bTitle/b: HEX, Mainframe and the Temporal Trouser Error.
bCharacter(s)/pairings/b: Mainframe (Torchwood's computer) and HEX (Discworld), Connor Temple (Primeval)
bFandom and/or Prompt:/b Discworld, Torchwood and Primeval
bWord Count:/b 1872
bSpoilers/Warnings/b: No warnings. Spoilers for Torchwood:
Children of Earth, and even vaguer ones for Doctor Who. Primeval to early series 3. No spoilers for anything Discworld.
bA/N/bThis should have been for Livejournal writing challenge ConSci-Fan-Mo, but I didn't get it finished in time. This fic is by far the oddest thing I've written. The prompt it was for was +++ Divide By Cucumber Error. Please Reinstall Universe And Reboot +++ (which is a quote from Hogfather by Terry Pratchett) so sensible was probably never going to happen.
Deep under Cardiff in the crumbling remains of the Torchwood Hub, one of the screens flickered on. Text in a font not available anywhere on Earth appeared jerkily letter by letter.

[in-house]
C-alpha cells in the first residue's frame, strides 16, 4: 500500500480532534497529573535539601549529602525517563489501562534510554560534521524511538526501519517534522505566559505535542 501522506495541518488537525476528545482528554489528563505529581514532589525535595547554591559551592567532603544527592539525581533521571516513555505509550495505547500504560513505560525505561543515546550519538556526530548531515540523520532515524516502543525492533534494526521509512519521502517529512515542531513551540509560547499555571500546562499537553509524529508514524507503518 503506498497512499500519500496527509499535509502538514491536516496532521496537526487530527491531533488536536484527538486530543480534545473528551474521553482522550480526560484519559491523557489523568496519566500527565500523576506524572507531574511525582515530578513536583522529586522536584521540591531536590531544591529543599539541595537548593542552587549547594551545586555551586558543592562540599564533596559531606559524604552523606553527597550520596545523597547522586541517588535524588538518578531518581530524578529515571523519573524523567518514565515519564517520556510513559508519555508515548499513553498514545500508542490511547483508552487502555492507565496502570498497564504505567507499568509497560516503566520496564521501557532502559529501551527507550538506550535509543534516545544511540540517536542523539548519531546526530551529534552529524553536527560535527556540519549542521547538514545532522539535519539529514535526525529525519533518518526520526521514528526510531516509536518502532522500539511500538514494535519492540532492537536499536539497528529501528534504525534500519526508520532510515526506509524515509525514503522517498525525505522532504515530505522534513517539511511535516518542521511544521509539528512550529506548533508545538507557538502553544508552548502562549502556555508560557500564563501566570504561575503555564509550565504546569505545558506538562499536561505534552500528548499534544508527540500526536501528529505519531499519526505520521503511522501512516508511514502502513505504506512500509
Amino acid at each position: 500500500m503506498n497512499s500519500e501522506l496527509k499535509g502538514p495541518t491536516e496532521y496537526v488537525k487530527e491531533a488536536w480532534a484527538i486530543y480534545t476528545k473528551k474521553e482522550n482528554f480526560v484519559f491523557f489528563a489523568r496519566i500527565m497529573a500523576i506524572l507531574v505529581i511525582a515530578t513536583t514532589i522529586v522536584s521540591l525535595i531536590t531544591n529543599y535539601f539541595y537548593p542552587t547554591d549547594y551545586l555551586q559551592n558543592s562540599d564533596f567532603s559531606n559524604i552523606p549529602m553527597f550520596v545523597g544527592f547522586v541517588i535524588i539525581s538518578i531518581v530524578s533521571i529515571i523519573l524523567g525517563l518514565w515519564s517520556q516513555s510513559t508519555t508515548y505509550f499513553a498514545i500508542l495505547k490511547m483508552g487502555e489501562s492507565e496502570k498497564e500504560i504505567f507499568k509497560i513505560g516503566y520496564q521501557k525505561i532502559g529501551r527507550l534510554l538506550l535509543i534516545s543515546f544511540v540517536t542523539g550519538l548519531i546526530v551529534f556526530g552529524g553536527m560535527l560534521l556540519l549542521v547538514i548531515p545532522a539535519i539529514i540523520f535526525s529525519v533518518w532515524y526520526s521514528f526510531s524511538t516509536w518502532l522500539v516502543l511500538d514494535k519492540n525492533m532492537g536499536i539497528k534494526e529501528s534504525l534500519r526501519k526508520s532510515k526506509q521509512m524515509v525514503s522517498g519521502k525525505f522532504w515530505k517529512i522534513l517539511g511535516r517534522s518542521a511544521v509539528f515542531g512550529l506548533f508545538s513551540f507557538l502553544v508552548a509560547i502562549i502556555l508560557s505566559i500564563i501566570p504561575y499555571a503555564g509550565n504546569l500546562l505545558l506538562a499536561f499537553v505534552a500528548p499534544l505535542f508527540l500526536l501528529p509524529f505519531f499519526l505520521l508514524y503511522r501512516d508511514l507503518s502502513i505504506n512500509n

+++ Divide By Cucumber Error. Please Reinstall Universe And Reboot +++
It wasn't the strangest message Mainframe had ever received; you didn't spend years sitting on top of the Rift and being used by Torchwood without getting some very odd messages indeed. The one about the fifteen dancing mongooses (or mongeese, she'd never been quite sure on that one) had been a particular favourite.
This was however the strangest one in sometime. Things had been very quiet and boring since somebody had blown up the Hub and driven her humans away. She missed Tosh the most. Tosh had understood the finer points of preventing a sentient bio-computer from getting bored.
There were a number of questions that Mainframe could think of, like basic [Who are you?], the slightly less 'especially when you're on a Rift' basic [Where are you?] and the blunt [What?]. She decided to go with the to the point, [What do you mean?]
There was pause, then with the same erratic keying in of text began to appear on the screen again.
+++Trouser Error. Unstable leg detected. Must repair manually+++
There didn't seem to be an error in the translation circuits and it didn't seem to be a coded message either. The blue spirals on the screen that indicated Mainframe was operational twisted in the approximation of a frown. It was just an old fashioned difference of computing language.